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firstCLUE - The Dig by Anne Burt, A Half-Baked Murder by Emily George, The Ex Wives by Jenna Kernan, The Golden Spoon by Jessa Maxwell, Flaw in the Design by Nathan Oates, Swann’s War by Michael Oren

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Recently, when a coworker mentioned that the basement floor of his new home had an odd bump, I was the only one to mention that a cadaver dog could be handy. Later I realized that reading all these murder mysteries is having an effect. I think the effect is that I have the right reaction to an uneven floor, but if living above a serial killer’s cache is fine by you, who am I to interfere?
Seriously though, reading fiction has its benefits. Escaping daily life is only one of them, and maybe not even the best one. Looking at the world of children’s literature, librarians often talk about the ability of fiction to create mirrors and windows, and how both are crucial for child readers to become comfortable in the worlds they inhabit. A book creates a mirror by showing us ourselves, in, we hope, new and more insightful ways. And windows allow us to see other people, other cultures, and other experiences within our own culture.
I often hear people, especially politicians, mention that they were against something until they met someone who had that attribute—they were against marriage equality until their child came out, were against immigration until they met an immigrant, etc. It’s a shame that empathy doesn’t come to them naturally, but their eventual openness creates an opportunity to use fiction to bring them around. No need to wait until they meet the person that makes them see humanity: show them a fictional window.
So, this is my challenge to you! Fall and family get togethers are flying toward us. Use the firstCLUE archive, your local library, and your home bookshelves to get your recommendations in shape before you sit across from your relatives this year. You might change some minds, or at least open them a tiny bit. And you won’t even need a cadaver dog.—Henrietta Verma

Adopting Antigone
Burt, Anne. The Dig. March 2023. 288p. Counterpoint.
Sophocles’ play Antigone, written in 441 BCE, is here pulled into modernity by Burt, a consultant for the United States Holocaust Memorial Museum. The ancient play sees brothers instigate a civil war, and one of their daughters, Antigone, defies her uncle and puts her brother first. So it is in The Dig, which opens amid a civil war, this time in 1993 Sarajevo, Bosnia. Andela, age three, and her brother Mujo, six, are found by American construction-worker brothers in the rubble of a destroyed building, their dead mother nearby. Their Antigone takes place in Thebes, Minnesota, where the children, now called Antonia and Paul, have a “typical American upbringing, blah, blah, no drama,” after being adopted by Eddie King, one of the brothers. Except it’s not really drama free. The blond and hearty residents of Thebes are not ready for the dark-haired, reticent Antonia and Paul, and Eddie dies of an overdose when he can’t handle the new responsibility. What the King family decides for the town is taken as local law, but Antonia defies her Uncle Christopher, graduating from law school and decidedly not working for her family. Paul rebels even more, protesting the Kings’ development of a new shopping area that displaces his Somali immigrant friends and then disappearing. Finding him and getting to the bottom of their pasts, both in Bosnia and more recently, will draw Antonia into a storm of lies and corruption and a fierce battle for control of her life. Feelings when ambition and family collide are no different today than in 411 BCE, and the resulting spectacle is no less captivating.—Henrietta Verma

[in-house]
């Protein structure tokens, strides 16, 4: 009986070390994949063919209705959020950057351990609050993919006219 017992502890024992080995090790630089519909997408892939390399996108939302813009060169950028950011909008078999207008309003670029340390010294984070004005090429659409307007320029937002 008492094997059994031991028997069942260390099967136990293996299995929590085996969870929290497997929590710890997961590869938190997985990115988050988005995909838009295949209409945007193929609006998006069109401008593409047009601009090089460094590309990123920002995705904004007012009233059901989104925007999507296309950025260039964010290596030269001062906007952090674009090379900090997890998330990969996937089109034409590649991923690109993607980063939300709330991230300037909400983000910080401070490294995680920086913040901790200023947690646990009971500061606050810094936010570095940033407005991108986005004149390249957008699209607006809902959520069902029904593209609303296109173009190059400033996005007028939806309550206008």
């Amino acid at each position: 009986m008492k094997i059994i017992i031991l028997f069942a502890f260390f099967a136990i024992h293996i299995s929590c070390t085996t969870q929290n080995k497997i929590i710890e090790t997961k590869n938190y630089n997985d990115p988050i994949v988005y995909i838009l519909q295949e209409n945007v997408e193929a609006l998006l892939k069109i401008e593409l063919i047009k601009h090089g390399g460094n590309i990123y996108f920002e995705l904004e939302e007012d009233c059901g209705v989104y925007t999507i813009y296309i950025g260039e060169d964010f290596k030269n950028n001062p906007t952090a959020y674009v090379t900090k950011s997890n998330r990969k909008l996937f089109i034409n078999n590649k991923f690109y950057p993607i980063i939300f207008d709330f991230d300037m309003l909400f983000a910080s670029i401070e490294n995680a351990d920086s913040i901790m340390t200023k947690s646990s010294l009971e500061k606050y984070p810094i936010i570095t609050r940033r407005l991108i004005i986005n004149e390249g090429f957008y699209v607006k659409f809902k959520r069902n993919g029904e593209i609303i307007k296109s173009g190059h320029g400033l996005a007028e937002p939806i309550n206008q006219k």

Baked by Chloe
⭐George, Emily. A Half-Baked Murder. February 2023. Kensington.
This is one richly drawn mystery that does a great job of introducing us to a wonderful protagonist, a compelling group of characters, and a fascinating community. Poor 28-year-old pastry chef Chloe Barnes. Not only does her engagement end up in smoke, she gets panned in a review, then learns that her beloved grandmother is being treated for cancer. Time to leave Paris and head home to Azalea Bay, California. But what to do with herself? Fortunately, her Aunt Dawn has an idea: take her fancy, pastry-making skills and apply them to cannabis to create edibles so good they can hold their heads high in the best pâtisseries. Together they begin to plan for a store, Baked by Chloe, when there’s a murder—of a creepy guy who’s loathed by most of the female population of Azalea Bay—and Aunt Dawn ends up the number one suspect. Clearing her aunt’s name draws Chloe further into the past and the community as she creates a list of suspects. The book also goes deep into the weeds (see what I did there?) as Chloe learns the complexity of cooking with cannabis. And did I mention Jake? Cute, single, and lives next door. In this debut, author George has laid the foundation for a series that feels fresh, young, and full of surprises.—Brian Kenney
The Ex Wife Survival Guide
⭐Kernan, Jenna. The Ex Wives. Oct. 376p2022. Bookouture.